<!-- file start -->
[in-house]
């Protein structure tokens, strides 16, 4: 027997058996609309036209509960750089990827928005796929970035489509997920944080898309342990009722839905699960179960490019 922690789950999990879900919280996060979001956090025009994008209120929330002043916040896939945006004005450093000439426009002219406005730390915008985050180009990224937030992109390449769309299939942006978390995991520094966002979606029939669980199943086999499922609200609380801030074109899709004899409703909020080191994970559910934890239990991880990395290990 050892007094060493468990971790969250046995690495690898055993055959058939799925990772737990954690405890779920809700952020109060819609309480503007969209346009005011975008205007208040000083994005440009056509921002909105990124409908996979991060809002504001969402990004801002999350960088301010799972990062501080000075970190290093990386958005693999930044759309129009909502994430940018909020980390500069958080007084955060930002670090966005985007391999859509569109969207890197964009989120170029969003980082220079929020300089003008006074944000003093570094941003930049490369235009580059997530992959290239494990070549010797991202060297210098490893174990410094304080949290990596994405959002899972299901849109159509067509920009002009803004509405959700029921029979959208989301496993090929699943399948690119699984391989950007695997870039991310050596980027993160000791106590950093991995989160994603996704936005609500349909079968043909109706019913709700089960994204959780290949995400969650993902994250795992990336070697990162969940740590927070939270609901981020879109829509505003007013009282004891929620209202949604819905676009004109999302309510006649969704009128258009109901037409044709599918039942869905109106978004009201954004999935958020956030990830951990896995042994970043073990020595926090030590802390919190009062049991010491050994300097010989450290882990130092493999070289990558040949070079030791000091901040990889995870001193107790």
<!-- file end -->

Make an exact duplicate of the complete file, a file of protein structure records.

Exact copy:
[in-house]
């Protein structure tokens, strides 16, 4: 027997058996609309036209509960750089990827928005796929970035489509997920944080898309342990009722839905699960179960490019 922690789950999990879900919280996060979001956090025009994008209120929330002043916040896939945006004005450093000439426009002219406005730390915008985050180009990224937030992109390449769309299939942006978390995991520094966002979606029939669980199943086999499922609200609380801030074109899709004899409703909020080191994970559910934890239990991880990395290990 050892007094060493468990971790969250046995690495690898055993055959058939799925990772737990954690405890779920809700952020109060819609309480503007969209346009005011975008205007208040000083994005440009056509921002909105990124409908996979991060809002504001969402990004801002999350960088301010799972990062501080000075970190290093990386958005693999930044759309129009909502994430940018909020980390500069958080007084955060930002670090966005985007391999859509569109969207890197964009989120170029969003980082220079929020300089003008006074944000003093570094941003930049490369235009580059997530992959290239494990070549010797991202060297210098490893174990410094304080949290990596994405959002899972299901849109159509067509920009002009803004509405959700029921029979959208989301496993090929699943399948690119699984391989950007695997870039991310050596980027993160000791106590950093991995989160994603996704936005609500349909079968043909109706019913709700089960994204959780290949995400969650993902994250795992990336070697990162969940740590927070939270609901981020879109829509505003007013009282004891929620209202949604819905676009004109999302309510006649969704009128258009109901037409044709599918039942869905109106978004009201954004999935958020956030990830951990896995042994970043073990020595926090030590802390919190009062049991010491050994300097010989450290882990130092493999070289990558040949070079030791000091901040990889995870001193107790």